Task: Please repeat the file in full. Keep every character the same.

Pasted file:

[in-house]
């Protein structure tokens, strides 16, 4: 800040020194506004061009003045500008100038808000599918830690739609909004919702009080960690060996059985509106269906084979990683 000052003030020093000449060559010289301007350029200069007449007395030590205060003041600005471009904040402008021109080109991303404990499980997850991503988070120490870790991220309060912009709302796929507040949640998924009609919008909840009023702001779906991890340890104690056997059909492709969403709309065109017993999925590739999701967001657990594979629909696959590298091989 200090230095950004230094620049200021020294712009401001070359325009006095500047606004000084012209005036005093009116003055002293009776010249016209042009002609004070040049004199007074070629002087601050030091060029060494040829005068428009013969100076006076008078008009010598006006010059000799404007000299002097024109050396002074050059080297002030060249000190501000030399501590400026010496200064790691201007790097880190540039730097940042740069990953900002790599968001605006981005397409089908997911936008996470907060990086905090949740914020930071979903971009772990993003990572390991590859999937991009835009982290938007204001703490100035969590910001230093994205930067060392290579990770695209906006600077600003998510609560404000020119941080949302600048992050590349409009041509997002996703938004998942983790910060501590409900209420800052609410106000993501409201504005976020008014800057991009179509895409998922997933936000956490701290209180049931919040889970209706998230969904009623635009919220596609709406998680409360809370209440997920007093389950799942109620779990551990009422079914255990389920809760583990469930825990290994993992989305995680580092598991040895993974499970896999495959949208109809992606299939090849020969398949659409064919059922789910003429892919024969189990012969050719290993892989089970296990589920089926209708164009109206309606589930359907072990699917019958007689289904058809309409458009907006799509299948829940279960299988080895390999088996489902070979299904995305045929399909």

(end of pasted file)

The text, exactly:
[in-house]
């Protein structure tokens, strides 16, 4: 800040020194506004061009003045500008100038808000599918830690739609909004919702009080960690060996059985509106269906084979990683 000052003030020093000449060559010289301007350029200069007449007395030590205060003041600005471009904040402008021109080109991303404990499980997850991503988070120490870790991220309060912009709302796929507040949640998924009609919008909840009023702001779906991890340890104690056997059909492709969403709309065109017993999925590739999701967001657990594979629909696959590298091989 200090230095950004230094620049200021020294712009401001070359325009006095500047606004000084012209005036005093009116003055002293009776010249016209042009002609004070040049004199007074070629002087601050030091060029060494040829005068428009013969100076006076008078008009010598006006010059000799404007000299002097024109050396002074050059080297002030060249000190501000030399501590400026010496200064790691201007790097880190540039730097940042740069990953900002790599968001605006981005397409089908997911936008996470907060990086905090949740914020930071979903971009772990993003990572390991590859999937991009835009982290938007204001703490100035969590910001230093994205930067060392290579990770695209906006600077600003998510609560404000020119941080949302600048992050590349409009041509997002996703938004998942983790910060501590409900209420800052609410106000993501409201504005976020008014800057991009179509895409998922997933936000956490701290209180049931919040889970209706998230969904009623635009919220596609709406998680409360809370209440997920007093389950799942109620779990551990009422079914255990389920809760583990469930825990290994993992989305995680580092598991040895993974499970896999495959949208109809992606299939090849020969398949659409064919059922789910003429892919024969189990012969050719290993892989089970296990589920089926209708164009109206309606589930359907072990699917019958007689289904058809309409458009907006799509299948829940279960299988080895390999088996489902070979299904995305045929399909």